At a fundraiser on November 11, 2013, Aaron Beck talked with an audience about Depression Therapy. While treating patients for depression in the 1960’s, he recognized a repeated pattern. When he helped patients change their current thoughts about themselves, the patients’ moods would improve. For example, a patient would stop thinking “I am useless” because he lost a job, to “I am talented, I will find a new job.” Dr. Beck began to change his focus of therapy from analyzing childhood events, to challenging patients to change their negative thoughts. Additionally, he began encouraging them to recognize and remember the many positive aspects of their lives. He went into academia at the University of Pennsylvania where he expanded, researched, and taught his ideas to others in the field of psychology,
Dr. Beck, 92, is known as the father of Cognitive Behavioral Therapy (CBT), and is internationally respected for his views on psychotherapy. Dr. Beck has written dozens of books detailing effective ways to treat different disorders by using his “thought changing” techniques. The November 11 event was a fundraiser for his Beck Institute of Cognitive Therapy. The money raised will be used to defray the costs of teaching CBT to practitioners and allow low-income clients to receive CBT treatment at the Institute.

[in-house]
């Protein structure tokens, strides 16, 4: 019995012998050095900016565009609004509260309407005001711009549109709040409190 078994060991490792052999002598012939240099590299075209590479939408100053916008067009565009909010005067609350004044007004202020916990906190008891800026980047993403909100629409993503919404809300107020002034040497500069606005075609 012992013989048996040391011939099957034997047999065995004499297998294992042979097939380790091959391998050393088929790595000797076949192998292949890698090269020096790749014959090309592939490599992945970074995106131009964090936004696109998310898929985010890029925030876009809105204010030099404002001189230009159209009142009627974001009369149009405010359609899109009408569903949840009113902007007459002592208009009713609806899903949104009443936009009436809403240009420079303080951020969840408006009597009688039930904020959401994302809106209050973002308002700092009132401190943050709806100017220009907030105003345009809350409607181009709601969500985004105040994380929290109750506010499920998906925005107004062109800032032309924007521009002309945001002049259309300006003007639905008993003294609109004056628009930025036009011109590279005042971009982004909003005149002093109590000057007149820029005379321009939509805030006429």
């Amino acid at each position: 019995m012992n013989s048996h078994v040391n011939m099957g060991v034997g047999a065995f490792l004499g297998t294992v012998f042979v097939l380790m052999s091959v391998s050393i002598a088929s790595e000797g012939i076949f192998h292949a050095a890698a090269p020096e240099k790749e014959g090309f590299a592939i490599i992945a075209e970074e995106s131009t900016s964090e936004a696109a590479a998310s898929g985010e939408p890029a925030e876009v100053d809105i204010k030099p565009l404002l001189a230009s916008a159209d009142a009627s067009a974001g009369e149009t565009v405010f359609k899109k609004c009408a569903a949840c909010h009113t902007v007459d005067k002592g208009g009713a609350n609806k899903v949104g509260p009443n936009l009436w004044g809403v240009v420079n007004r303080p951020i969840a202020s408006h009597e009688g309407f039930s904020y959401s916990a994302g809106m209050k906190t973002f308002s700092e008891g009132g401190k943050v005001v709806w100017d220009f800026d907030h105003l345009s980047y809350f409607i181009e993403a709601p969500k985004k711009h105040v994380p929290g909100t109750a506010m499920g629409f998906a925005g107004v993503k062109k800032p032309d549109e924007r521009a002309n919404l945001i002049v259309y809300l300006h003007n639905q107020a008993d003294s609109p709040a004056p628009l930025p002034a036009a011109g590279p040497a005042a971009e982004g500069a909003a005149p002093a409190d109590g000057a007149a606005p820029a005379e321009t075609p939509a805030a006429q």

Stacy Burling’s article published in the Inquirer on November 11, 2014 describes the details of the event:
Judith Beck, a formidable psychologist in her own right, describes her father, the psychiatrist Aaron Beck, with a mixture of amusement and veneration, as a “rock star.”
The Becks were the attractions at a fund-raising event last week for their Beck Institute in Bala Cynwyd. But it was clear that the elder Beck, known as the father of cognitive behavior therapy and one of the world’s most influential therapists, was the main draw.
Before they took the stage at WHYY in Center City to discuss their form of treatment – aimed at changing self-defeating thinking – they met with 70 “patrons” who had paid $250 a ticket for one-on-one access.
Aaron Beck, known as Tim to friends, is 92 and seriously stooped, but he was engaging and congenial as well-wishers waited in line for a chance to bend down to talk with him.
He seemed to relish the job of selling the institute, which he and Judith Beck founded 20 years ago. After the remaining 90 ticket-holders ($150 and $75) were within earshot, he joked that he and she had kept news of the center quiet until now.
“This is sort of a coming-out party for the Beck Institute,” he said.
The institute provides training in cognitive therapy as well as treatment. It recently expanded both and was raising money to help defray costs for students and patients who cannot afford the fees. This was its first fund-raiser.
“We decided the time was right to get the word out more about what we do,” Judith Beck said.
Many people think all psychotherapy is the same and equally effective, she said. “You need someone with a kind ear and the expertise to get you over what you’re suffering.”